BY MARIO CANSECO
Southern connection: Airlines and airports here and likely to suffer as Bellingham and Seattle become more attractive options
Spring break presents an ideal opportunity for British Columbians to take a holiday. It also provides a chance to take a closer look at the love-hate relationship the province’s residents have with airlines, airports and the general hassles of travelling by plane.
Almost 1½ years have passed since the federal government ordered Canada’s carriers to advertise the full price of airfares. The legislation was supposed to herald a new era of transparency for frequent flyers, but it appears to have had little effect. In the latest Insights West survey, 79 per cent of British Columbians believe the advertised prices of airline tickets are never the same as what they end up paying.
This evident discrepancy between advertising and reality can be blamed on several fees and surcharges that sometimes appear only after a final decision on an itinerary has been made.
There’s the navigational surcharge, which covers the fees that airlines pay to operate and use air navigation systems. There’s also the insurance surcharge, which partly offsets the costs of aviation insurance. There’s also the air travellers security charge, established after 9/11 to fund government expenditures on air travel security. Add the airport improvement fees that are sometimes used to fund renovations, and maybe a checked-in baggage charge for a second piece of luggage, and Canadians are definitely paying more to travel than what they thought they would.
British Columbians are definitely noticing the fees, surcharges and premiums they have to pay, and 75 per cent say they are flying less as a result.
Meanwhile, some British Columbians embraced the concept of carry-on only trips, hoping to save money and time.
Some want to avoid long lineups at baggage claim; others prefer to have all of their possessions handy, particularly if their stay will be short.
The practice, however, is putting a squeeze on cabin space. Some 47 per cent of B.C. respondents say they have put everything in one carry-on bag at least once to avoid having to check-in baggage. Yet, 25 per cent report being on a flight where they could not place their carry-on bag in the overhead bins. There is little point in cramming everything in one bag only to have it taken away by airline personnel.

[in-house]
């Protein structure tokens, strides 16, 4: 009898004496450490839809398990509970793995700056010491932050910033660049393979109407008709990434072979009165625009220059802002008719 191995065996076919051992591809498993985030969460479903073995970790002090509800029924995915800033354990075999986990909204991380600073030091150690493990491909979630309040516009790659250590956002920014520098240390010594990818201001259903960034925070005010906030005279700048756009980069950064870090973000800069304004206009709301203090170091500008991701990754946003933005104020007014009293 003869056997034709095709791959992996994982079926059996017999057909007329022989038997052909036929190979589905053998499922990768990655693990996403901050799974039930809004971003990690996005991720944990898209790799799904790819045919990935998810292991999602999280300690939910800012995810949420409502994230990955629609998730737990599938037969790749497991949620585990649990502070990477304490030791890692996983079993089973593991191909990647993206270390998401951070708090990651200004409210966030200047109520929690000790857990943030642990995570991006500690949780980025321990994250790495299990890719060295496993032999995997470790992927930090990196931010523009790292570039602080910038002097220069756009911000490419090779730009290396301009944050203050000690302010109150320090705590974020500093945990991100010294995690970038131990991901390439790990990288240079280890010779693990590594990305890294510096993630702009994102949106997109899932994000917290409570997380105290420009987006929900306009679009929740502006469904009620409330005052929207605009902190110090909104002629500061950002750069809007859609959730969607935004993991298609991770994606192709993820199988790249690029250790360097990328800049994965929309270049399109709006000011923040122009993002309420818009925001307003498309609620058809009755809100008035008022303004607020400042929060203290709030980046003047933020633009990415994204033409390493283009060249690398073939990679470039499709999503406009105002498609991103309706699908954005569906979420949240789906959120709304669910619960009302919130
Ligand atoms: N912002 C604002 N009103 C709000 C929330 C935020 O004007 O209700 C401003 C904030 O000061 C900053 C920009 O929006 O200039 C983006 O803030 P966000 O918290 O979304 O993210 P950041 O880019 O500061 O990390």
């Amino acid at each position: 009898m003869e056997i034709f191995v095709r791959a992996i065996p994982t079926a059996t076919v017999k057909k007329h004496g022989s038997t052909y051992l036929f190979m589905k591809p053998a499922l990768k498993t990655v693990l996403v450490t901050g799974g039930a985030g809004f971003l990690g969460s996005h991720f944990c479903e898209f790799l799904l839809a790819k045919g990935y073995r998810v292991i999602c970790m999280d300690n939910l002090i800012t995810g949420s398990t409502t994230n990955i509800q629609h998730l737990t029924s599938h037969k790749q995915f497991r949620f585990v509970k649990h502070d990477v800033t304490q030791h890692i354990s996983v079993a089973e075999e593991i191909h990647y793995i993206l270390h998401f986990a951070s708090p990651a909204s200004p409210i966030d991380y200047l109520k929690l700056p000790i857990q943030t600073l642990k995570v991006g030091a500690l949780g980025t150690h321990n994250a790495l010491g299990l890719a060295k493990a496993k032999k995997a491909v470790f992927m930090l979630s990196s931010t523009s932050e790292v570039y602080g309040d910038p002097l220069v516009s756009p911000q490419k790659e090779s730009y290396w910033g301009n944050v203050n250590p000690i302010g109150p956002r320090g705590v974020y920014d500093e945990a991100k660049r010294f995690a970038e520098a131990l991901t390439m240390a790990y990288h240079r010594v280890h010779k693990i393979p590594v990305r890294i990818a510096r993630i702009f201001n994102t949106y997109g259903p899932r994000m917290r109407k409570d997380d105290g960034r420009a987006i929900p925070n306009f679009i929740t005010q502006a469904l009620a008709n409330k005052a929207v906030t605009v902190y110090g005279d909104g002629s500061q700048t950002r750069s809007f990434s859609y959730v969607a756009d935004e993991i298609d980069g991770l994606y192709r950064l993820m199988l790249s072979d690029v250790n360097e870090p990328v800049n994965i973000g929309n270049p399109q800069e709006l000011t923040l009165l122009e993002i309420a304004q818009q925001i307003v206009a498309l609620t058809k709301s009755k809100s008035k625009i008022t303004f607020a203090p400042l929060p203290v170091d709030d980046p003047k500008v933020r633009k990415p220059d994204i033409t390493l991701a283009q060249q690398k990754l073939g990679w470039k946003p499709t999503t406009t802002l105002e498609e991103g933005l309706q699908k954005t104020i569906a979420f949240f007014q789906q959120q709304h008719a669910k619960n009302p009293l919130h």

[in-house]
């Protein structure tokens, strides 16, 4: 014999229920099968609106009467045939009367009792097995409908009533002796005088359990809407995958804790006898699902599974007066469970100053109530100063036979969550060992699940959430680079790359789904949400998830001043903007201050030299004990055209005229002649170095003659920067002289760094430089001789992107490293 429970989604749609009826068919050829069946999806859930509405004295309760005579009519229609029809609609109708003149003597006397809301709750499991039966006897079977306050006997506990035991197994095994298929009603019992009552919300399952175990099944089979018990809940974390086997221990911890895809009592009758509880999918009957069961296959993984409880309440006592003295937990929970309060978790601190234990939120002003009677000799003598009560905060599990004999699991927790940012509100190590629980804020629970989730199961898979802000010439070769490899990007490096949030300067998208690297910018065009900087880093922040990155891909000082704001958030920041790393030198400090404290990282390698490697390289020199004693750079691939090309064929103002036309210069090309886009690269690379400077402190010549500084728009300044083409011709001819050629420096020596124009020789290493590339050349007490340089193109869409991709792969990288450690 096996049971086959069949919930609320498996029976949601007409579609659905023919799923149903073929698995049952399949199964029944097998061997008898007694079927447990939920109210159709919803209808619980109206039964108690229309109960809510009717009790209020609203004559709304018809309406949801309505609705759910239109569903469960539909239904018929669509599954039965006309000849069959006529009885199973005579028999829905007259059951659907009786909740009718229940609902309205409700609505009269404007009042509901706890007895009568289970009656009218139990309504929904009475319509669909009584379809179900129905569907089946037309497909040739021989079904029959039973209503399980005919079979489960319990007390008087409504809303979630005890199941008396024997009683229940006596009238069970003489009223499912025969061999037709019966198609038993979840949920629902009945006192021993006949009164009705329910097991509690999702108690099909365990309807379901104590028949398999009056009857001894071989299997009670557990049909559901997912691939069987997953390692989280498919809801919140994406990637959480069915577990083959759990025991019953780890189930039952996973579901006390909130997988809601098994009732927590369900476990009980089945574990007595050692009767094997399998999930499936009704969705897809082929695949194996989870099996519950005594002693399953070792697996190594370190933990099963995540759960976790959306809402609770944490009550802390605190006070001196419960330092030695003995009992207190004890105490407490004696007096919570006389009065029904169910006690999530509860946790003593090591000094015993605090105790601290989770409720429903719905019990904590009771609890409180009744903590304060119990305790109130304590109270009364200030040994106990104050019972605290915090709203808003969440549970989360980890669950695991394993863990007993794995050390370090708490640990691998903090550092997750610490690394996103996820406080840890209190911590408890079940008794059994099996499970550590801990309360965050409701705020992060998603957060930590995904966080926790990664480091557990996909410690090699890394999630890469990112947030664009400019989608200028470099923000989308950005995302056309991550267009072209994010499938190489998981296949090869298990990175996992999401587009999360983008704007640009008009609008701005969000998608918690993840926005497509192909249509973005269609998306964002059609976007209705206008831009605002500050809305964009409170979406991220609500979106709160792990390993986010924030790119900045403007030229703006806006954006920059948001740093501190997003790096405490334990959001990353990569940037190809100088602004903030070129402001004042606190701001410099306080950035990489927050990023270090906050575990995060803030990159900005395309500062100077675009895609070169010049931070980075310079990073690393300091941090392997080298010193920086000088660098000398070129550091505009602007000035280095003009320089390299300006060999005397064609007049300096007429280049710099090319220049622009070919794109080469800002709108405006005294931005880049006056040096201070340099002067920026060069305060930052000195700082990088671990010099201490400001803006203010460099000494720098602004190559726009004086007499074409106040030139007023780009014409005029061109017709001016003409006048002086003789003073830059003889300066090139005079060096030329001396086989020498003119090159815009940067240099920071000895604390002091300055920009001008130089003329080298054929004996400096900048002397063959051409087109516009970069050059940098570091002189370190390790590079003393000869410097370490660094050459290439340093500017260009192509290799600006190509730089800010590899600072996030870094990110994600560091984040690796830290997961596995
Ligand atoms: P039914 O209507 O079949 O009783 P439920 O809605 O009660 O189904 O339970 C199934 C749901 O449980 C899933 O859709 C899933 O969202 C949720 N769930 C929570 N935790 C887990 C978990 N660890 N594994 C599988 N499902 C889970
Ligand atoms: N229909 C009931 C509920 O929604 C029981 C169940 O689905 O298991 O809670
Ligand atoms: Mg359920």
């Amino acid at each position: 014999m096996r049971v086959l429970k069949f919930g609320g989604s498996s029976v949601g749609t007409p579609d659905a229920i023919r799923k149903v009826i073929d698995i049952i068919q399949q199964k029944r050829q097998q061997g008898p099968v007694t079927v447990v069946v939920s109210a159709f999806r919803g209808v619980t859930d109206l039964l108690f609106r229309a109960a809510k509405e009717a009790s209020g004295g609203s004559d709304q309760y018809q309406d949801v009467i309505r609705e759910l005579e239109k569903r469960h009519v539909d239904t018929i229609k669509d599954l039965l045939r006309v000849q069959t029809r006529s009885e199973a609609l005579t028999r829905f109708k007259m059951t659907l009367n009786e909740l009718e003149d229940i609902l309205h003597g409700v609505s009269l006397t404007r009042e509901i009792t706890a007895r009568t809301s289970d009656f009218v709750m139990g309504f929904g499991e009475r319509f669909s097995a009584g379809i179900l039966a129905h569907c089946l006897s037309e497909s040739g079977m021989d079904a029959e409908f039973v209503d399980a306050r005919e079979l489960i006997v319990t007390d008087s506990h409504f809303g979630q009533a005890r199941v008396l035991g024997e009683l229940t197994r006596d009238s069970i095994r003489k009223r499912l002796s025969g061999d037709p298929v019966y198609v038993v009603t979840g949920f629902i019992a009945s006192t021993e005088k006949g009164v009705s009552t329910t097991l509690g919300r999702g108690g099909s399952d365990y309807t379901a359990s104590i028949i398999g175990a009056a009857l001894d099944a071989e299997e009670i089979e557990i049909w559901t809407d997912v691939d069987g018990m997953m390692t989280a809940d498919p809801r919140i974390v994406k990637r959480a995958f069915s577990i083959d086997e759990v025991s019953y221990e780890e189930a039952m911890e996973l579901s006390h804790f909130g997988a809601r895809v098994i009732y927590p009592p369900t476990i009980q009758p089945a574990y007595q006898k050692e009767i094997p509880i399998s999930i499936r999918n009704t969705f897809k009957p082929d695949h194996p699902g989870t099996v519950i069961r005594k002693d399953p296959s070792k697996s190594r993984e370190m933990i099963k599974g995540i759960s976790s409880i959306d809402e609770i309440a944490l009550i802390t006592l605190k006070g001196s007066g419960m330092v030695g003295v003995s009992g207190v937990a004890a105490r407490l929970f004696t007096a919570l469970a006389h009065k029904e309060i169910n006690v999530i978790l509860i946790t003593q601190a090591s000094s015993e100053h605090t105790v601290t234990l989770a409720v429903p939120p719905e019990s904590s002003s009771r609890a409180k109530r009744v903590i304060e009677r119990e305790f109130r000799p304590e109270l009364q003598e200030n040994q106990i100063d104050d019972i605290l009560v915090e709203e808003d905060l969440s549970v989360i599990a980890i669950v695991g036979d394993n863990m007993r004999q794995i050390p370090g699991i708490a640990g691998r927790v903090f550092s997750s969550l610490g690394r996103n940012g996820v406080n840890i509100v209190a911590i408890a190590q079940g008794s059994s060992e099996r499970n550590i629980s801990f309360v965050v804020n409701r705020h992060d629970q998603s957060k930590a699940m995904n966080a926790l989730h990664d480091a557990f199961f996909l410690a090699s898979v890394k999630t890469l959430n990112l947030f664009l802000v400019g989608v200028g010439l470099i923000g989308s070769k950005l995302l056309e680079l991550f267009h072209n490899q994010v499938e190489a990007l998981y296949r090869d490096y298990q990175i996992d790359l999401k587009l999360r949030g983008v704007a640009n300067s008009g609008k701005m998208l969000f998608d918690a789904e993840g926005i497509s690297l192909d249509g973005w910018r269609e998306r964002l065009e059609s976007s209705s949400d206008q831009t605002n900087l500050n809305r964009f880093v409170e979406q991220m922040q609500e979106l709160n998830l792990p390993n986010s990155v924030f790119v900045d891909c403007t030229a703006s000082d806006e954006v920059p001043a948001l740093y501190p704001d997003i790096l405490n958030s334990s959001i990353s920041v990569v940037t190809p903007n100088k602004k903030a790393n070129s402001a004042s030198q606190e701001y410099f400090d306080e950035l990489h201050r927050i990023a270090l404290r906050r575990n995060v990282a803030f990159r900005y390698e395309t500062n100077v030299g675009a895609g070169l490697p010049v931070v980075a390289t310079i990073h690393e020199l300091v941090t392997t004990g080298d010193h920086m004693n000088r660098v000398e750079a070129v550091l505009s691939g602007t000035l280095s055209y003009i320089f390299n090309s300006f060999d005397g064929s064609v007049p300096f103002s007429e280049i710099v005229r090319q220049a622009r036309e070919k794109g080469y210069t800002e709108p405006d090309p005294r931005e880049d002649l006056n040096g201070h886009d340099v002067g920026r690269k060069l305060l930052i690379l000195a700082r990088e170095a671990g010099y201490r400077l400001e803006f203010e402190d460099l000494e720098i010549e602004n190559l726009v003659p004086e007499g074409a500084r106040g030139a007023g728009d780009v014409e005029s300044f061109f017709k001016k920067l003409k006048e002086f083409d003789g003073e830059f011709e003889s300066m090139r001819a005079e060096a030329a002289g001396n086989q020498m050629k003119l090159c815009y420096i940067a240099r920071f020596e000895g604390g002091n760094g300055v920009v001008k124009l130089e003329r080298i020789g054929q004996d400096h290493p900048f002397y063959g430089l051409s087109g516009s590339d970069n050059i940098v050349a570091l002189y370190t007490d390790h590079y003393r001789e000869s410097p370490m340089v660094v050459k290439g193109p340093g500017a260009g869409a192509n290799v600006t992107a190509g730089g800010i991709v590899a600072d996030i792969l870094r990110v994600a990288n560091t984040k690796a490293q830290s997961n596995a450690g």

There are many British Columbians who are avoiding some of these problems, and the solution involves forgoing Canadian airports and airlines altogether. In the past three years, 43 per cent of British Columbians have driven to the U.S. to take a flight, usually from Bellingham or Seattle. Half of Metro Vancouver and Fraser Valley residents have done this at least once.
The option of flying to a destination from the United States, practically unbearable in the aftermath of 9/11, is now being entertained by more and more residents. Three-in-five British Columbians (61 per cent) say they have searched flights online to look for options flying out of an American airport.
The most interesting aspect of this change in the behaviour of British Columbians lies in the fact that it is those with the highest income demographic — those who live in households earning more than $100,000 a year — who are more likely to take advantage of the opportunity to drive south, instead of starting their holiday from a Canadian airport.
There is also a generational shift in play.
British Columbians aged 18-to-34 are more likely to research flights online and to ultimately drive to an American airport to get to their desired destination.
Canadian carriers cannot ignore this change, which could potentially make them lose their customers. If the youngest flyers simply choose to start all trips in Washington state, because of the perceived inconvenience of dealing with Canada’s regulations and fees, domestic airlines and airports will definitely suffer.